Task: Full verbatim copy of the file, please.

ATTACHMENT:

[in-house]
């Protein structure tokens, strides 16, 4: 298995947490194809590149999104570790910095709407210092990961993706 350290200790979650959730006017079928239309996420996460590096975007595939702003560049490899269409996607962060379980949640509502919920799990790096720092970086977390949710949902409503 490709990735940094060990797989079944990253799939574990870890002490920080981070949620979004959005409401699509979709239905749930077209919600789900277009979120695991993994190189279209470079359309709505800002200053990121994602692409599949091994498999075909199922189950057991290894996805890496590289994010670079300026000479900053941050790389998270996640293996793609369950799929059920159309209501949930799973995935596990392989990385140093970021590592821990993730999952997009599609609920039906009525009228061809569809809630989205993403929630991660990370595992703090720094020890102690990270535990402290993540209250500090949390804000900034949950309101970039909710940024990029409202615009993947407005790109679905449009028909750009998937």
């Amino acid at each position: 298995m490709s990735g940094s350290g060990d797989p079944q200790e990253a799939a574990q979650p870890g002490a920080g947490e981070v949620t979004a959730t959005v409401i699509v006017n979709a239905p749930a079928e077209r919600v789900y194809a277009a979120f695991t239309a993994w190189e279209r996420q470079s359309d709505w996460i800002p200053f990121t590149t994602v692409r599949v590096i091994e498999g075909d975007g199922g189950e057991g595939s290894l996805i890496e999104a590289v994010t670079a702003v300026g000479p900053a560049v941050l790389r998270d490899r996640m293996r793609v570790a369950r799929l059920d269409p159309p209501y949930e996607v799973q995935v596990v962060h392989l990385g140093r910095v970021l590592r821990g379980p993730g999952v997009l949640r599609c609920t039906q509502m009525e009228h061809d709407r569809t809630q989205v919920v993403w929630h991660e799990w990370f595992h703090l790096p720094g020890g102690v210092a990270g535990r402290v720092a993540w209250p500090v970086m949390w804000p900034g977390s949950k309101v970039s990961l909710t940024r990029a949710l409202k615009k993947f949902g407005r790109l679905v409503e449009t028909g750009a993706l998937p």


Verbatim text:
[in-house]
């Protein structure tokens, strides 16, 4: 298995947490194809590149999104570790910095709407210092990961993706 350290200790979650959730006017079928239309996420996460590096975007595939702003560049490899269409996607962060379980949640509502919920799990790096720092970086977390949710949902409503 490709990735940094060990797989079944990253799939574990870890002490920080981070949620979004959005409401699509979709239905749930077209919600789900277009979120695991993994190189279209470079359309709505800002200053990121994602692409599949091994498999075909199922189950057991290894996805890496590289994010670079300026000479900053941050790389998270996640293996793609369950799929059920159309209501949930799973995935596990392989990385140093970021590592821990993730999952997009599609609920039906009525009228061809569809809630989205993403929630991660990370595992703090720094020890102690990270535990402290993540209250500090949390804000900034949950309101970039909710940024990029409202615009993947407005790109679905449009028909750009998937």
């Amino acid at each position: 298995m490709s990735g940094s350290g060990d797989p079944q200790e990253a799939a574990q979650p870890g002490a920080g947490e981070v949620t979004a959730t959005v409401i699509v006017n979709a239905p749930a079928e077209r919600v789900y194809a277009a979120f695991t239309a993994w190189e279209r996420q470079s359309d709505w996460i800002p200053f990121t590149t994602v692409r599949v590096i091994e498999g075909d975007g199922g189950e057991g595939s290894l996805i890496e999104a590289v994010t670079a702003v300026g000479p900053a560049v941050l790389r998270d490899r996640m293996r793609v570790a369950r799929l059920d269409p159309p209501y949930e996607v799973q995935v596990v962060h392989l990385g140093r910095v970021l590592r821990g379980p993730g999952v997009l949640r599609c609920t039906q509502m009525e009228h061809d709407r569809t809630q989205v919920v993403w929630h991660e799990w990370f595992h703090l790096p720094g020890g102690v210092a990270g535990r402290v720092a993540w209250p500090v970086m949390w804000p900034g977390s949950k309101v970039s990961l909710t940024r990029a949710l409202k615009k993947f949902g407005r790109l679905v409503e449009t028909g750009a993706l998937p």